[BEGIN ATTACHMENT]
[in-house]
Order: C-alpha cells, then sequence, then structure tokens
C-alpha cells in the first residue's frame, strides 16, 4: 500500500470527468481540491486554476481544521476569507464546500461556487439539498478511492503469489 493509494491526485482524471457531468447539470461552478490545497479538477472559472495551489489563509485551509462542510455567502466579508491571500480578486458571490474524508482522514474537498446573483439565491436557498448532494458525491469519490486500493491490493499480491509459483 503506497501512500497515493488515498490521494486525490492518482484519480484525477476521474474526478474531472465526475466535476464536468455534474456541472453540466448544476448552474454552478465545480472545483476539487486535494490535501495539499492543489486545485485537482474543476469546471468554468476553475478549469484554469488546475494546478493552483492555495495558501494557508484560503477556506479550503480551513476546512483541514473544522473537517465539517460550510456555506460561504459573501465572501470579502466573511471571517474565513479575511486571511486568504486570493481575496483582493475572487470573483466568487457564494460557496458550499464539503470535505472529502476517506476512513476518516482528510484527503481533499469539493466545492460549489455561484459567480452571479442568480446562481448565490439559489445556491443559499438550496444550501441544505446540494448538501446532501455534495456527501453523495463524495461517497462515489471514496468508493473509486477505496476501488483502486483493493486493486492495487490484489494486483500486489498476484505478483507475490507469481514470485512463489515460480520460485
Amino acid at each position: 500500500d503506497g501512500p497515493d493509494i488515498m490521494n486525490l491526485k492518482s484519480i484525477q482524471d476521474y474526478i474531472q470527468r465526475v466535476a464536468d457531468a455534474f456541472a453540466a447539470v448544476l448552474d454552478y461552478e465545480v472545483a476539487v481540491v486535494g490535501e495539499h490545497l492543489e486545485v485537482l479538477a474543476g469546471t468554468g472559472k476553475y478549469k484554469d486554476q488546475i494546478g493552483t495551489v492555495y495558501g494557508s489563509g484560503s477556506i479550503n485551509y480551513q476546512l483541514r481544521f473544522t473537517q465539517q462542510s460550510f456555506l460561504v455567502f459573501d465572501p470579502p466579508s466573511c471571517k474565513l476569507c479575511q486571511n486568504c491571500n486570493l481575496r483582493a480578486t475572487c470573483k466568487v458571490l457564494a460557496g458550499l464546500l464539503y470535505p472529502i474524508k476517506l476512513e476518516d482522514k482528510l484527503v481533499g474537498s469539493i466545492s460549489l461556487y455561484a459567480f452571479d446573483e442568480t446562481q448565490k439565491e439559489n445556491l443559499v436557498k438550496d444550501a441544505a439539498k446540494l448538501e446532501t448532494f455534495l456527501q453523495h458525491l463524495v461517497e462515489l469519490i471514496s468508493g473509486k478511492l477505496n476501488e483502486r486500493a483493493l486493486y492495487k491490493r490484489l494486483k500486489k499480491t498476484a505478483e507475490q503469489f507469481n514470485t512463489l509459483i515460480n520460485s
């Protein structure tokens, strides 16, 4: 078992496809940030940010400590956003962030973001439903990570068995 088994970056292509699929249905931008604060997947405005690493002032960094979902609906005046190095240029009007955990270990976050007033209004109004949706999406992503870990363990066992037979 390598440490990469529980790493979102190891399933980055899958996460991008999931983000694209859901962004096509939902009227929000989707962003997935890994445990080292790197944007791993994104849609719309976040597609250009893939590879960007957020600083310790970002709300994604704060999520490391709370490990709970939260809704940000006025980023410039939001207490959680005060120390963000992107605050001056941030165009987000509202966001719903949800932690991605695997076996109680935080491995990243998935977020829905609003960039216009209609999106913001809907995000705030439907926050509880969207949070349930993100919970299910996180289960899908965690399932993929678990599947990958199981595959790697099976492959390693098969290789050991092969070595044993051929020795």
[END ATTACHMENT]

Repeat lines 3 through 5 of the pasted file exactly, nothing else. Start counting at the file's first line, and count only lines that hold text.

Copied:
C-alpha cells in the first residue's frame, strides 16, 4: 500500500470527468481540491486554476481544521476569507464546500461556487439539498478511492503469489 493509494491526485482524471457531468447539470461552478490545497479538477472559472495551489489563509485551509462542510455567502466579508491571500480578486458571490474524508482522514474537498446573483439565491436557498448532494458525491469519490486500493491490493499480491509459483 503506497501512500497515493488515498490521494486525490492518482484519480484525477476521474474526478474531472465526475466535476464536468455534474456541472453540466448544476448552474454552478465545480472545483476539487486535494490535501495539499492543489486545485485537482474543476469546471468554468476553475478549469484554469488546475494546478493552483492555495495558501494557508484560503477556506479550503480551513476546512483541514473544522473537517465539517460550510456555506460561504459573501465572501470579502466573511471571517474565513479575511486571511486568504486570493481575496483582493475572487470573483466568487457564494460557496458550499464539503470535505472529502476517506476512513476518516482528510484527503481533499469539493466545492460549489455561484459567480452571479442568480446562481448565490439559489445556491443559499438550496444550501441544505446540494448538501446532501455534495456527501453523495463524495461517497462515489471514496468508493473509486477505496476501488483502486483493493486493486492495487490484489494486483500486489498476484505478483507475490507469481514470485512463489515460480520460485
Amino acid at each position: 500500500d503506497g501512500p497515493d493509494i488515498m490521494n486525490l491526485k492518482s484519480i484525477q482524471d476521474y474526478i474531472q470527468r465526475v466535476a464536468d457531468a455534474f456541472a453540466a447539470v448544476l448552474d454552478y461552478e465545480v472545483a476539487v481540491v486535494g490535501e495539499h490545497l492543489e486545485v485537482l479538477a474543476g469546471t468554468g472559472k476553475y478549469k484554469d486554476q488546475i494546478g493552483t495551489v492555495y495558501g494557508s489563509g484560503s477556506i479550503n485551509y480551513q476546512l483541514r481544521f473544522t473537517q465539517q462542510s460550510f456555506l460561504v455567502f459573501d465572501p470579502p466579508s466573511c471571517k474565513l476569507c479575511q486571511n486568504c491571500n486570493l481575496r483582493a480578486t475572487c470573483k466568487v458571490l457564494a460557496g458550499l464546500l464539503y470535505p472529502i474524508k476517506l476512513e476518516d482522514k482528510l484527503v481533499g474537498s469539493i466545492s460549489l461556487y455561484a459567480f452571479d446573483e442568480t446562481q448565490k439565491e439559489n445556491l443559499v436557498k438550496d444550501a441544505a439539498k446540494l448538501e446532501t448532494f455534495l456527501q453523495h458525491l463524495v461517497e462515489l469519490i471514496s468508493g473509486k478511492l477505496n476501488e483502486r486500493a483493493l486493486y492495487k491490493r490484489l494486483k500486489k499480491t498476484a505478483e507475490q503469489f507469481n514470485t512463489l509459483i515460480n520460485s
């Protein structure tokens, strides 16, 4: 078992496809940030940010400590956003962030973001439903990570068995 088994970056292509699929249905931008604060997947405005690493002032960094979902609906005046190095240029009007955990270990976050007033209004109004949706999406992503870990363990066992037979 390598440490990469529980790493979102190891399933980055899958996460991008999931983000694209859901962004096509939902009227929000989707962003997935890994445990080292790197944007791993994104849609719309976040597609250009893939590879960007957020600083310790970002709300994604704060999520490391709370490990709970939260809704940000006025980023410039939001207490959680005060120390963000992107605050001056941030165009987000509202966001719903949800932690991605695997076996109680935080491995990243998935977020829905609003960039216009209609999106913001809907995000705030439907926050509880969207949070349930993100919970299910996180289960899908965690399932993929678990599947990958199981595959790697099976492959390693098969290789050991092969070595044993051929020795």